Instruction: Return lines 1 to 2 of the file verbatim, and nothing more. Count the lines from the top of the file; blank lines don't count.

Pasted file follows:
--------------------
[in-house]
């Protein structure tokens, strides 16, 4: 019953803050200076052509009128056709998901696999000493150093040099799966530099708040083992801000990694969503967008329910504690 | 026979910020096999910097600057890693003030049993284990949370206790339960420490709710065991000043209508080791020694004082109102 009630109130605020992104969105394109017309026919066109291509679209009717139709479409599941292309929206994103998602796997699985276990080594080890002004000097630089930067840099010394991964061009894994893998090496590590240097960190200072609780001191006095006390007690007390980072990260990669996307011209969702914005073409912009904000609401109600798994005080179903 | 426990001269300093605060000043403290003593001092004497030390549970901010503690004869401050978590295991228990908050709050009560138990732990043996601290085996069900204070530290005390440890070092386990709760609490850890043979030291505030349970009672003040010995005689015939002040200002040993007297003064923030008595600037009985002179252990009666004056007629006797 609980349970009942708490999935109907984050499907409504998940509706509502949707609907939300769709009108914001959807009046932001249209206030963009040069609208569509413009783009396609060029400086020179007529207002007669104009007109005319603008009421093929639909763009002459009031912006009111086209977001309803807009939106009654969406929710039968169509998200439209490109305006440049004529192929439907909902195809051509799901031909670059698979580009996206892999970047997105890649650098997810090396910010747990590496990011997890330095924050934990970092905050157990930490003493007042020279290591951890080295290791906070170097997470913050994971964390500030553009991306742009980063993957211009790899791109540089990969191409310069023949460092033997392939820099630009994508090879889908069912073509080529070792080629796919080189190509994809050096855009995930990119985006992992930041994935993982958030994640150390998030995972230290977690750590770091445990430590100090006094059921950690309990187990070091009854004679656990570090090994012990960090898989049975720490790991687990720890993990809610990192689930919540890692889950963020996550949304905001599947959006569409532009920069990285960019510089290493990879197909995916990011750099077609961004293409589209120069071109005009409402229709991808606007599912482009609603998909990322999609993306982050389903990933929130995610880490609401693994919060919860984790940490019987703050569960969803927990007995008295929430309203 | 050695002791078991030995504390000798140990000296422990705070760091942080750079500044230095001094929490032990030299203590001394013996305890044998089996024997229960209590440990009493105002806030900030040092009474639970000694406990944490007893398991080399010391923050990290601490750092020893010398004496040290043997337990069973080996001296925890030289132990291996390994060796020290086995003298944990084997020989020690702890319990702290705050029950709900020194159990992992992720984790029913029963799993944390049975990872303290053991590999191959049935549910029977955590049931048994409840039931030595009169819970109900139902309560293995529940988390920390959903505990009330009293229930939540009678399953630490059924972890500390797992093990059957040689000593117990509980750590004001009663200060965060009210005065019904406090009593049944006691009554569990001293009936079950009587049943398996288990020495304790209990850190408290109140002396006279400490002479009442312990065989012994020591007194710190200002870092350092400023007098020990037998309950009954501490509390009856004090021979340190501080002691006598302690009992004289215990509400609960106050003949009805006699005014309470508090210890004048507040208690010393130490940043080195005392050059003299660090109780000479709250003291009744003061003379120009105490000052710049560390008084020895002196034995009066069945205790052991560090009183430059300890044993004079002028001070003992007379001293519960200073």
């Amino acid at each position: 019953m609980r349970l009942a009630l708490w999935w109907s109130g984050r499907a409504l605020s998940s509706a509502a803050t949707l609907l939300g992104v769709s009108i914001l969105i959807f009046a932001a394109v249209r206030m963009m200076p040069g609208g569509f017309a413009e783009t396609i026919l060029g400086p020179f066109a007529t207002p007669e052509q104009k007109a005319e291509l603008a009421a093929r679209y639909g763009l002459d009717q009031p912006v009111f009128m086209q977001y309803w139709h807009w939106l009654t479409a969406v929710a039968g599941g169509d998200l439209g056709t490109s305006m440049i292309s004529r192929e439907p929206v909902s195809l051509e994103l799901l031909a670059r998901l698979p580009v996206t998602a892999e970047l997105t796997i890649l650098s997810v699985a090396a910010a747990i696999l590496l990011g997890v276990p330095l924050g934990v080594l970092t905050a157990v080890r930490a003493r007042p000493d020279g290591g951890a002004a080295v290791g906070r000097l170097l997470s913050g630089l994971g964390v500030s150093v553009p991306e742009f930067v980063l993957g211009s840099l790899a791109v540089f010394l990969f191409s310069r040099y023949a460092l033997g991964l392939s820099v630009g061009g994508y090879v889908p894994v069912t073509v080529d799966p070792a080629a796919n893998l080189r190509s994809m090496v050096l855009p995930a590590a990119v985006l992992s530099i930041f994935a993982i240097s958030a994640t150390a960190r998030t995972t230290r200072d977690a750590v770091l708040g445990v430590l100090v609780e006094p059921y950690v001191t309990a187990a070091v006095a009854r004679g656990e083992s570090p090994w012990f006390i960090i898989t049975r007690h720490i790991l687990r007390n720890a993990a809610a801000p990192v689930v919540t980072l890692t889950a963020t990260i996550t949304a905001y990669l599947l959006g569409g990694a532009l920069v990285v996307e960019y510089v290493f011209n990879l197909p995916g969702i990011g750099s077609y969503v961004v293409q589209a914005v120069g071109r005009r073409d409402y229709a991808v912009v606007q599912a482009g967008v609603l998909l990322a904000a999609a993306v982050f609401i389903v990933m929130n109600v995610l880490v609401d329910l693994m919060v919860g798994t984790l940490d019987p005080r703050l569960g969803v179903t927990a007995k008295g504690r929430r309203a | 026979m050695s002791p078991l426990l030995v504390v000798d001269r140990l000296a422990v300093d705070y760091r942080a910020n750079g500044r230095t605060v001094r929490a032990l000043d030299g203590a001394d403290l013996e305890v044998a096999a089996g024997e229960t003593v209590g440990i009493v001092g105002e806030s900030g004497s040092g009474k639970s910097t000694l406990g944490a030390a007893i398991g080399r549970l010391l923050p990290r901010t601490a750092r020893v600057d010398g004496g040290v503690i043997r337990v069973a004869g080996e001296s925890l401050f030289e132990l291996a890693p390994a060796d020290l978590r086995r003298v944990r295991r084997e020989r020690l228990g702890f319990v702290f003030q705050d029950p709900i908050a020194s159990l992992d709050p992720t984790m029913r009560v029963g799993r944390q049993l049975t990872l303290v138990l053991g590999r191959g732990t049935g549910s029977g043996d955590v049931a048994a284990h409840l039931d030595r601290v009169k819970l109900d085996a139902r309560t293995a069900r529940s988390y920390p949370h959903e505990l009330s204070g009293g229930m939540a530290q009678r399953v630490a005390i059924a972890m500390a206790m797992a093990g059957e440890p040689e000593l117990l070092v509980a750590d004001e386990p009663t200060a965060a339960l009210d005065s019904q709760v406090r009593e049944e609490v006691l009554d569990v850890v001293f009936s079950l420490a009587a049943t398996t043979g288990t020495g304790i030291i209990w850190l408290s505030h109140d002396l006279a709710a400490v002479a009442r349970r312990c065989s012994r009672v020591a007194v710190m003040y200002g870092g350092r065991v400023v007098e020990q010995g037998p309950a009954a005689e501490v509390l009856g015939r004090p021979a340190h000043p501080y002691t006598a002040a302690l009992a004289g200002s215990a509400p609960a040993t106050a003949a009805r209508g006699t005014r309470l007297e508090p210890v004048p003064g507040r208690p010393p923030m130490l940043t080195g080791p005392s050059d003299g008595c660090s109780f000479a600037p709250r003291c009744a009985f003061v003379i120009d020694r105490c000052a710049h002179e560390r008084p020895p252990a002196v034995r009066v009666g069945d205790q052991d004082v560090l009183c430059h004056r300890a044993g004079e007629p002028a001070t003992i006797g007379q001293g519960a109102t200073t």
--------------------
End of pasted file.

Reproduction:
[in-house]
């Protein structure tokens, strides 16, 4: 019953803050200076052509009128056709998901696999000493150093040099799966530099708040083992801000990694969503967008329910504690 | 026979910020096999910097600057890693003030049993284990949370206790339960420490709710065991000043209508080791020694004082109102 009630109130605020992104969105394109017309026919066109291509679209009717139709479409599941292309929206994103998602796997699985276990080594080890002004000097630089930067840099010394991964061009894994893998090496590590240097960190200072609780001191006095006390007690007390980072990260990669996307011209969702914005073409912009904000609401109600798994005080179903 | 426990001269300093605060000043403290003593001092004497030390549970901010503690004869401050978590295991228990908050709050009560138990732990043996601290085996069900204070530290005390440890070092386990709760609490850890043979030291505030349970009672003040010995005689015939002040200002040993007297003064923030008595600037009985002179252990009666004056007629006797 609980349970009942708490999935109907984050499907409504998940509706509502949707609907939300769709009108914001959807009046932001249209206030963009040069609208569509413009783009396609060029400086020179007529207002007669104009007109005319603008009421093929639909763009002459009031912006009111086209977001309803807009939106009654969406929710039968169509998200439209490109305006440049004529192929439907909902195809051509799901031909670059698979580009996206892999970047997105890649650098997810090396910010747990590496990011997890330095924050934990970092905050157990930490003493007042020279290591951890080295290791906070170097997470913050994971964390500030553009991306742009980063993957211009790899791109540089990969191409310069023949460092033997392939820099630009994508090879889908069912073509080529070792080629796919080189190509994809050096855009995930990119985006992992930041994935993982958030994640150390998030995972230290977690750590770091445990430590100090006094059921950690309990187990070091009854004679656990570090090994012990960090898989049975720490790991687990720890993990809610990192689930919540890692889950963020996550949304905001599947959006569409532009920069990285960019510089290493990879197909995916990011750099077609961004293409589209120069071109005009409402229709991808606007599912482009609603998909990322999609993306982050389903990933929130995610880490609401693994919060919860984790940490019987703050569960969803927990007995008295929430309203 | 050695002791078991030995504390000798140990000296422990705070760091942080750079500044230095001094929490032990030299203590001394013996305890044998089996024997229960209590440990009493105002806030900030040092009474639970000694406990944490007893398991080399010391923050990290601490750092020893010398004496040290043997337990069973080996001296925890030289132990291996390994060796020290086995003298944990084997020989020690702890319990702290705050029950709900020194159990992992992720984790029913029963799993944390049975990872303290053991590999191959049935549910029977955590049931048994409840039931030595009169819970109900139902309560293995529940988390920390959903505990009330009293229930939540009678399953630490059924972890500390797992093990059957040689000593117990509980750590004001009663200060965060009210005065019904406090009593049944006691009554569990001293009936079950009587049943398996288990020495304790209990850190408290109140002396006279400490002479009442312990065989012994020591007194710190200002870092350092400023007098020990037998309950009954501490509390009856004090021979340190501080002691006598302690009992004289215990509400609960106050003949009805006699005014309470508090210890004048507040208690010393130490940043080195005392050059003299660090109780000479709250003291009744003061003379120009105490000052710049560390008084020895002196034995009066069945205790052991560090009183430059300890044993004079002028001070003992007379001293519960200073």